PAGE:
Newsmaking practices and professionalism in the Zimbabwean press

Mabweazara, H. M. (2011) Newsmaking practices and professionalism in the Zimbabwean press. Journalism Practice, 5(1), pp. 100-117. (doi: 10.1080/17512786.2010.493331)

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This article examines newsmaking practices and professional cultures in the Zimbabwean press. It explores the extent to which journalists make independent professional choices in the context of organisational, occupational, and wider contextual demands that shape and promote specific newsmaking cultures. The paper argues that the country's polarised political terrain and journalists' struggles for economic survival in the context of a severe economic crisis have spawned practices that provide context for (re)examining the relevance of the predominant Anglo-American epistemological imperatives of journalism in Africa. Thus, while on the surface daily journalistic practices in the Zimbabwean press typify the prevalent and somewhat universal professional normative ideals such as balance, impartiality and fairness, a deeper analysis reveals discrepancies that counter these established ideals. To this end, the claim that professional journalists subscribe to the generic normative ideals of objectivity and associated journalistic notions perhaps generalises what in fact are differentiated newsmaking cultures.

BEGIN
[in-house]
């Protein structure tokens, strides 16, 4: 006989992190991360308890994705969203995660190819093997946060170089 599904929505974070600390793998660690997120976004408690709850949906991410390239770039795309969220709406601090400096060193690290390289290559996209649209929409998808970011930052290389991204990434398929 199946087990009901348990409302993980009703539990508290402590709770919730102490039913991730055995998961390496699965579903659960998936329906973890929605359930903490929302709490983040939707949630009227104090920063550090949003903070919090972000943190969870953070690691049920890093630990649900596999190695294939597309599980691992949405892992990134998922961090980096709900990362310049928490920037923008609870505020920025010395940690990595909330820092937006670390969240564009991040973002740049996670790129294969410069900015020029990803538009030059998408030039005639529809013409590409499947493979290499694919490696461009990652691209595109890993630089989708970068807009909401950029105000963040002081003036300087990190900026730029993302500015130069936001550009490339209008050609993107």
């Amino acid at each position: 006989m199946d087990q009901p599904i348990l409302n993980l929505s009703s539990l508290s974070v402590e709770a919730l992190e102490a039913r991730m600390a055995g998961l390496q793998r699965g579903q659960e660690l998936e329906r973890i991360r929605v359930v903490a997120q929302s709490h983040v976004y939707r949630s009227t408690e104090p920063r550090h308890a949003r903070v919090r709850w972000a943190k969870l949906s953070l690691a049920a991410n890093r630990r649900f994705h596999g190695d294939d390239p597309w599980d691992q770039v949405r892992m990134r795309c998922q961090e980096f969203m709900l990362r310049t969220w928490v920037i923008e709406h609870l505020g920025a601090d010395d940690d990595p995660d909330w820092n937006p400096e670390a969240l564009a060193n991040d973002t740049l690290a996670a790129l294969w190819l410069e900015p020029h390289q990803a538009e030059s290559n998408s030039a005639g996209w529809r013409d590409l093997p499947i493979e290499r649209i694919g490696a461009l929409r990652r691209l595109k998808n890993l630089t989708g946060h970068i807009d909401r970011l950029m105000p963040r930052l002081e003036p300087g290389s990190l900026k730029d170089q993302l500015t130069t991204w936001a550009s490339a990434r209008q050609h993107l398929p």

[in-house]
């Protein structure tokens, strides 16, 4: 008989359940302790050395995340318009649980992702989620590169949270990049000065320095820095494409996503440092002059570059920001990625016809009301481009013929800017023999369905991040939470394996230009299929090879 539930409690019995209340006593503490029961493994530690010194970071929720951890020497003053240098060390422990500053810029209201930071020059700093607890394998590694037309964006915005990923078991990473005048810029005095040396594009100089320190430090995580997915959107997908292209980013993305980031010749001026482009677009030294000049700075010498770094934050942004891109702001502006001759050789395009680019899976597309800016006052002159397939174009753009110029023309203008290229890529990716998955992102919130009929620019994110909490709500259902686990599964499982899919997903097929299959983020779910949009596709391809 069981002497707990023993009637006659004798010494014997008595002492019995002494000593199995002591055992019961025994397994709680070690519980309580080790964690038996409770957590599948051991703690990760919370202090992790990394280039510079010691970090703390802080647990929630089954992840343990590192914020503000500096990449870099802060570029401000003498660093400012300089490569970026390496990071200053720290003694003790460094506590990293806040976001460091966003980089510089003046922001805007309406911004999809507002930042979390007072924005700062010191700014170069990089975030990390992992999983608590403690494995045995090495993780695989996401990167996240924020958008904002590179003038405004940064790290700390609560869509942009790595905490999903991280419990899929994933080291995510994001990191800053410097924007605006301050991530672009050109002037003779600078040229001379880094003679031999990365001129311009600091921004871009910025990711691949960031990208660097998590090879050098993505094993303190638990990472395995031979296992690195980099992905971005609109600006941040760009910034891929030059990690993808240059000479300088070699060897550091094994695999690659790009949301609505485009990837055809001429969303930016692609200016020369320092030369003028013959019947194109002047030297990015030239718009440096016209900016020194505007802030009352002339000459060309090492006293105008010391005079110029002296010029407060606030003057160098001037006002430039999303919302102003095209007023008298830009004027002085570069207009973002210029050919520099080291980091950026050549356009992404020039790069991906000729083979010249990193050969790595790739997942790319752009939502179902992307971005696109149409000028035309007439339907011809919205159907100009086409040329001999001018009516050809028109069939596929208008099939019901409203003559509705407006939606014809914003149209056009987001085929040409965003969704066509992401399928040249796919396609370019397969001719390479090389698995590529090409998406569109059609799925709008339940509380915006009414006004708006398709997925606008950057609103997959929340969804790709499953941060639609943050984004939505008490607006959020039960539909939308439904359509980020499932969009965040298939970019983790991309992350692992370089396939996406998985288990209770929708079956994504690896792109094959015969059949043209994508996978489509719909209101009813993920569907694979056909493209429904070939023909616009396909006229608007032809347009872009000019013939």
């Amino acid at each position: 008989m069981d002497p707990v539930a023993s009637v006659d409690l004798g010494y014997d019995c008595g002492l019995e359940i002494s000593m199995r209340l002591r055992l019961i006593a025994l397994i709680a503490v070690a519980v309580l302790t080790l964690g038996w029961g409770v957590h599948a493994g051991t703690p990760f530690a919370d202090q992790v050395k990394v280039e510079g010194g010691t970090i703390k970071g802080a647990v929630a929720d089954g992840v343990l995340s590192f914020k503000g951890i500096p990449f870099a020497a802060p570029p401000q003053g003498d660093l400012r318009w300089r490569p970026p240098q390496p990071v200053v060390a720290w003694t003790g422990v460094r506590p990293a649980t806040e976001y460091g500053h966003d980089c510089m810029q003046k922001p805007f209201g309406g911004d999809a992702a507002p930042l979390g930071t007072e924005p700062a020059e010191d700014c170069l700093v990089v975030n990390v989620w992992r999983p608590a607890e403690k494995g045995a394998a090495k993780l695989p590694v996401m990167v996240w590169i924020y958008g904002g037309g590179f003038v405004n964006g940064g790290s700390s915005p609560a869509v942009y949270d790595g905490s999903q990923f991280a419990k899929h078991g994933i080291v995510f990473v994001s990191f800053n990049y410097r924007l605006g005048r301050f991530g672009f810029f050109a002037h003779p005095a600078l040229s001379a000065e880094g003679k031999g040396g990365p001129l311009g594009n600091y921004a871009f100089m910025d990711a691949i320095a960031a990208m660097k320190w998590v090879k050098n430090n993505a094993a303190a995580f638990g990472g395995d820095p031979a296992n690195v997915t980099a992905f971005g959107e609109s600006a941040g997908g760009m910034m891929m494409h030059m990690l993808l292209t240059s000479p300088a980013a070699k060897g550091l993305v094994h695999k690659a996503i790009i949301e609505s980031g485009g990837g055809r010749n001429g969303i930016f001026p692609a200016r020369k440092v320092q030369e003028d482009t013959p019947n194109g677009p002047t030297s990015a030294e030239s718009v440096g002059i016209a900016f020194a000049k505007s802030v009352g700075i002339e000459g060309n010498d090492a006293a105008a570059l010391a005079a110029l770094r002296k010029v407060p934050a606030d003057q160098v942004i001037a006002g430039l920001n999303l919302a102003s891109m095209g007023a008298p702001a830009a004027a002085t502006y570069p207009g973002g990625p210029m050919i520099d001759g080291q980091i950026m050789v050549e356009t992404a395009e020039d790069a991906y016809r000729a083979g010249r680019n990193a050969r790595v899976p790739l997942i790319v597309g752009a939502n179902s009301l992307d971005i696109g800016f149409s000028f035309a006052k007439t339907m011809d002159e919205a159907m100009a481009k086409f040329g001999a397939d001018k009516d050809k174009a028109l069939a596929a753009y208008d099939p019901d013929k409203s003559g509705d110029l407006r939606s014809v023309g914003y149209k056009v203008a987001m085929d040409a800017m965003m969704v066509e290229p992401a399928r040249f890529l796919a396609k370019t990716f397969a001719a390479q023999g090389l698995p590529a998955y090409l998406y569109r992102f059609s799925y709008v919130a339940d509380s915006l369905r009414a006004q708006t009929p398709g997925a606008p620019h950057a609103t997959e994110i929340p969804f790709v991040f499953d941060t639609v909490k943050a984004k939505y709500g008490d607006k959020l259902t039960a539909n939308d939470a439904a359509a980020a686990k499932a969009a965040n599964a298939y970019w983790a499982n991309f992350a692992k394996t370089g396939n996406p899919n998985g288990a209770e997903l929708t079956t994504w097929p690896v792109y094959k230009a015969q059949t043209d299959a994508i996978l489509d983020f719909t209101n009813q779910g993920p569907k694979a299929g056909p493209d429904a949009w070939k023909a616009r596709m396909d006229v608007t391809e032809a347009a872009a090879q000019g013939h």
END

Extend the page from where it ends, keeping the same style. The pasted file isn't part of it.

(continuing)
Item Type:Articles
Glasgow Author(s) Enlighten ID:Mabweazara, Dr Hayes
Authors: Mabweazara, H. M.
College/School:College of Social Sciences > School of Social and Political Sciences > Sociology Anthropology and Applied Social Sciences
Journal Name:Journalism Practice
Publisher:Taylor & Francis (Routledge)
ISSN (Online):1751-2794
Published Online:04 September 2010

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